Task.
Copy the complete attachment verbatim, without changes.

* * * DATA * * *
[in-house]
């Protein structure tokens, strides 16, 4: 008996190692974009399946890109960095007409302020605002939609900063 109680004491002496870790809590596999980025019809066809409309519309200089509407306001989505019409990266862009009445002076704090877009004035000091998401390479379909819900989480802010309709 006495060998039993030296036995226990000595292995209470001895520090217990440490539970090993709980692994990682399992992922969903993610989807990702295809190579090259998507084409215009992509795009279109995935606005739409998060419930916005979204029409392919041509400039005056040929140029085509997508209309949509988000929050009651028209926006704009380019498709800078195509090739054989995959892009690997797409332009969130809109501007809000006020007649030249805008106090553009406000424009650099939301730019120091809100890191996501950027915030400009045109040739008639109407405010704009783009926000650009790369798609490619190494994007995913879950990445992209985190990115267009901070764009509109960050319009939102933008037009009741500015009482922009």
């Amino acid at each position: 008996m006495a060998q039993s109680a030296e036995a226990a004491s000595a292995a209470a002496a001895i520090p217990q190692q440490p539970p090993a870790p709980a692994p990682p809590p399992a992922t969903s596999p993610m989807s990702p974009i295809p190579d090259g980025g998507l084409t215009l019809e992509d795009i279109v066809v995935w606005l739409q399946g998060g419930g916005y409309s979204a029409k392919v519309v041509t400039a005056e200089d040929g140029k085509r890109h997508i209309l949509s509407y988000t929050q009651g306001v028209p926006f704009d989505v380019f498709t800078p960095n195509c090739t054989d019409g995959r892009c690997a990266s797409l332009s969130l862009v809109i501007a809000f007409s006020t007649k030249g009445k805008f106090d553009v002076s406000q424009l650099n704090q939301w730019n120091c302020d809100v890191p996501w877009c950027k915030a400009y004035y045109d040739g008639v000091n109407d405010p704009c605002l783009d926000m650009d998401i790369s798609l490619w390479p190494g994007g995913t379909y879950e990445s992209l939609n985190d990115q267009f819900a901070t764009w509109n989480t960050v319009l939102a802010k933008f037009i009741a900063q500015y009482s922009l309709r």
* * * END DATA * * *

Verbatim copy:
[in-house]
């Protein structure tokens, strides 16, 4: 008996190692974009399946890109960095007409302020605002939609900063 109680004491002496870790809590596999980025019809066809409309519309200089509407306001989505019409990266862009009445002076704090877009004035000091998401390479379909819900989480802010309709 006495060998039993030296036995226990000595292995209470001895520090217990440490539970090993709980692994990682399992992922969903993610989807990702295809190579090259998507084409215009992509795009279109995935606005739409998060419930916005979204029409392919041509400039005056040929140029085509997508209309949509988000929050009651028209926006704009380019498709800078195509090739054989995959892009690997797409332009969130809109501007809000006020007649030249805008106090553009406000424009650099939301730019120091809100890191996501950027915030400009045109040739008639109407405010704009783009926000650009790369798609490619190494994007995913879950990445992209985190990115267009901070764009509109960050319009939102933008037009009741500015009482922009």
């Amino acid at each position: 008996m006495a060998q039993s109680a030296e036995a226990a004491s000595a292995a209470a002496a001895i520090p217990q190692q440490p539970p090993a870790p709980a692994p990682p809590p399992a992922t969903s596999p993610m989807s990702p974009i295809p190579d090259g980025g998507l084409t215009l019809e992509d795009i279109v066809v995935w606005l739409q399946g998060g419930g916005y409309s979204a029409k392919v519309v041509t400039a005056e200089d040929g140029k085509r890109h997508i209309l949509s509407y988000t929050q009651g306001v028209p926006f704009d989505v380019f498709t800078p960095n195509c090739t054989d019409g995959r892009c690997a990266s797409l332009s969130l862009v809109i501007a809000f007409s006020t007649k030249g009445k805008f106090d553009v002076s406000q424009l650099n704090q939301w730019n120091c302020d809100v890191p996501w877009c950027k915030a400009y004035y045109d040739g008639v000091n109407d405010p704009c605002l783009d926000m650009d998401i790369s798609l490619w390479p190494g994007g995913t379909y879950e990445s992209l939609n985190d990115q267009f819900a901070t764009w509109n989480t960050v319009l939102a802010k933008f037009i009741a900063q500015y009482s922009l309709r």